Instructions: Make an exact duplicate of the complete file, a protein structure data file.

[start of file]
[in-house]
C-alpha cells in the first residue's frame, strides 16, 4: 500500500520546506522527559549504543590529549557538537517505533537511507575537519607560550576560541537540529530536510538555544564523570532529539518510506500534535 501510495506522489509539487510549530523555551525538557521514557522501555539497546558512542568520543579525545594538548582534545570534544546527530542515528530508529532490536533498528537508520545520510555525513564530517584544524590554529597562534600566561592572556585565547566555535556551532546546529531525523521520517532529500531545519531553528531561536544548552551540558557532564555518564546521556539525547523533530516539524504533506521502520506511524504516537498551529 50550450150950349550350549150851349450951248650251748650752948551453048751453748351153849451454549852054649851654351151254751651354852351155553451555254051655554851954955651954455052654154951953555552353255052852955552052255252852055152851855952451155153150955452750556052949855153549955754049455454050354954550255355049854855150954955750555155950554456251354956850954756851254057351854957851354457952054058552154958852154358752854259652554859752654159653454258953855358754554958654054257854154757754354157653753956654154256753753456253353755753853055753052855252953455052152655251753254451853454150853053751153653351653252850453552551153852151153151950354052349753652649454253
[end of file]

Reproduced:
[in-house]
C-alpha cells in the first residue's frame, strides 16, 4: 500500500520546506522527559549504543590529549557538537517505533537511507575537519607560550576560541537540529530536510538555544564523570532529539518510506500534535 501510495506522489509539487510549530523555551525538557521514557522501555539497546558512542568520543579525545594538548582534545570534544546527530542515528530508529532490536533498528537508520545520510555525513564530517584544524590554529597562534600566561592572556585565547566555535556551532546546529531525523521520517532529500531545519531553528531561536544548552551540558557532564555518564546521556539525547523533530516539524504533506521502520506511524504516537498551529 50550450150950349550350549150851349450951248650251748650752948551453048751453748351153849451454549852054649851654351151254751651354852351155553451555254051655554851954955651954455052654154951953555552353255052852955552052255252852055152851855952451155153150955452750556052949855153549955754049455454050354954550255355049854855150954955750555155950554456251354956850954756851254057351854957851354457952054058552154958852154358752854259652554859752654159653454258953855358754554958654054257854154757754354157653753956654154256753753456253353755753853055753052855252953455052152655251753254451853454150853053751153653351653252850453552551153852151153151950354052349753652649454253